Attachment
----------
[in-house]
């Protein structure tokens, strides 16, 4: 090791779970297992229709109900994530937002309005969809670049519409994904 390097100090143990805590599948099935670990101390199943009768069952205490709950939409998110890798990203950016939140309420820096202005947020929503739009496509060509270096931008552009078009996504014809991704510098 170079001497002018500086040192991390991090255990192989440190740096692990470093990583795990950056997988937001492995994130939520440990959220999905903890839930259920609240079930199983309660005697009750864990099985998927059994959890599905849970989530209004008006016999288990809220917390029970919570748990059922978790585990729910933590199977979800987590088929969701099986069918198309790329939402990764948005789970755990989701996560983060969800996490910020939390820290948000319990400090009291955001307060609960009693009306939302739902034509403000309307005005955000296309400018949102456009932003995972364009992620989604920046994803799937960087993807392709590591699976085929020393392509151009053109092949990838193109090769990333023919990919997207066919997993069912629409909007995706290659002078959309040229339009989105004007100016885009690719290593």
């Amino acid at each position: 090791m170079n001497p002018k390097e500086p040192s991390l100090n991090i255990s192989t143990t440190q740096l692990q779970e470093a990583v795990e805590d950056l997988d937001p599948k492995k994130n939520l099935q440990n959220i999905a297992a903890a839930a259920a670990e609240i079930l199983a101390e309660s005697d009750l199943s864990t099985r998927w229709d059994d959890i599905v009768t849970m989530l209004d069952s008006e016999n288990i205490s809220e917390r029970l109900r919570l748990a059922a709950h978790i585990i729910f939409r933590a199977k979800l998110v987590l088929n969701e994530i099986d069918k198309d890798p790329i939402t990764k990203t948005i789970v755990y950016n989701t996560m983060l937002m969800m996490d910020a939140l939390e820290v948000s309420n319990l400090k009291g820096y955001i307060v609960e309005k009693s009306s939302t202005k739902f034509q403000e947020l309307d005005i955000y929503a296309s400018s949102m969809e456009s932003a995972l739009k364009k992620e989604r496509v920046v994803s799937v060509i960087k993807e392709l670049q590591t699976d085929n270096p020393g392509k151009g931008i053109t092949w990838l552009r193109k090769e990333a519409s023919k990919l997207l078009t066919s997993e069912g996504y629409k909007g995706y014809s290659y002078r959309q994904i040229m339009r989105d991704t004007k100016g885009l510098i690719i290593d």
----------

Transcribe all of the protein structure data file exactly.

[in-house]
């Protein structure tokens, strides 16, 4: 090791779970297992229709109900994530937002309005969809670049519409994904 390097100090143990805590599948099935670990101390199943009768069952205490709950939409998110890798990203950016939140309420820096202005947020929503739009496509060509270096931008552009078009996504014809991704510098 170079001497002018500086040192991390991090255990192989440190740096692990470093990583795990950056997988937001492995994130939520440990959220999905903890839930259920609240079930199983309660005697009750864990099985998927059994959890599905849970989530209004008006016999288990809220917390029970919570748990059922978790585990729910933590199977979800987590088929969701099986069918198309790329939402990764948005789970755990989701996560983060969800996490910020939390820290948000319990400090009291955001307060609960009693009306939302739902034509403000309307005005955000296309400018949102456009932003995972364009992620989604920046994803799937960087993807392709590591699976085929020393392509151009053109092949990838193109090769990333023919990919997207066919997993069912629409909007995706290659002078959309040229339009989105004007100016885009690719290593």
């Amino acid at each position: 090791m170079n001497p002018k390097e500086p040192s991390l100090n991090i255990s192989t143990t440190q740096l692990q779970e470093a990583v795990e805590d950056l997988d937001p599948k492995k994130n939520l099935q440990n959220i999905a297992a903890a839930a259920a670990e609240i079930l199983a101390e309660s005697d009750l199943s864990t099985r998927w229709d059994d959890i599905v009768t849970m989530l209004d069952s008006e016999n288990i205490s809220e917390r029970l109900r919570l748990a059922a709950h978790i585990i729910f939409r933590a199977k979800l998110v987590l088929n969701e994530i099986d069918k198309d890798p790329i939402t990764k990203t948005i789970v755990y950016n989701t996560m983060l937002m969800m996490d910020a939140l939390e820290v948000s309420n319990l400090k009291g820096y955001i307060v609960e309005k009693s009306s939302t202005k739902f034509q403000e947020l309307d005005i955000y929503a296309s400018s949102m969809e456009s932003a995972l739009k364009k992620e989604r496509v920046v994803s799937v060509i960087k993807e392709l670049q590591t699976d085929n270096p020393g392509k151009g931008i053109t092949w990838l552009r193109k090769e990333a519409s023919k990919l997207l078009t066919s997993e069912g996504y629409k909007g995706y014809s290659y002078r959309q994904i040229m339009r989105d991704t004007k100016g885009l510098i690719i290593d």